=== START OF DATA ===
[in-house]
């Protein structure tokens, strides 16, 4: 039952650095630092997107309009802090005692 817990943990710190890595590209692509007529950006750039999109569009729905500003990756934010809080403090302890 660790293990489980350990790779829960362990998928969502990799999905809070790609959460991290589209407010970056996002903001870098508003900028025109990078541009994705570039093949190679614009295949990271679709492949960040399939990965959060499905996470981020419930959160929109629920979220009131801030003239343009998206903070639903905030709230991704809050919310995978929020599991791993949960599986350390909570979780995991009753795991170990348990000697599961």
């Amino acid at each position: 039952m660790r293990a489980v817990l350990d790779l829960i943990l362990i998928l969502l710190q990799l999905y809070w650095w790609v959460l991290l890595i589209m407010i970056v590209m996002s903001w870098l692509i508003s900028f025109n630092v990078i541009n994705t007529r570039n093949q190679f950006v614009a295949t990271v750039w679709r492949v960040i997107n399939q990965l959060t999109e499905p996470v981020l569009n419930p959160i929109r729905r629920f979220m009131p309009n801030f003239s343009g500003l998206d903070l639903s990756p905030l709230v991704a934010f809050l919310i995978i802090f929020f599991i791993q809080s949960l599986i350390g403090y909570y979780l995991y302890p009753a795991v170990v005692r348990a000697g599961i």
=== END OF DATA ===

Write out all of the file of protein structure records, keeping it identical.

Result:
[in-house]
């Protein structure tokens, strides 16, 4: 039952650095630092997107309009802090005692 817990943990710190890595590209692509007529950006750039999109569009729905500003990756934010809080403090302890 660790293990489980350990790779829960362990998928969502990799999905809070790609959460991290589209407010970056996002903001870098508003900028025109990078541009994705570039093949190679614009295949990271679709492949960040399939990965959060499905996470981020419930959160929109629920979220009131801030003239343009998206903070639903905030709230991704809050919310995978929020599991791993949960599986350390909570979780995991009753795991170990348990000697599961």
């Amino acid at each position: 039952m660790r293990a489980v817990l350990d790779l829960i943990l362990i998928l969502l710190q990799l999905y809070w650095w790609v959460l991290l890595i589209m407010i970056v590209m996002s903001w870098l692509i508003s900028f025109n630092v990078i541009n994705t007529r570039n093949q190679f950006v614009a295949t990271v750039w679709r492949v960040i997107n399939q990965l959060t999109e499905p996470v981020l569009n419930p959160i929109r729905r629920f979220m009131p309009n801030f003239s343009g500003l998206d903070l639903s990756p905030l709230v991704a934010f809050l919310i995978i802090f929020f599991i791993q809080s949960l599986i350390g403090y909570y979780l995991y302890p009753a795991v170990v005692r348990a000697g599961i």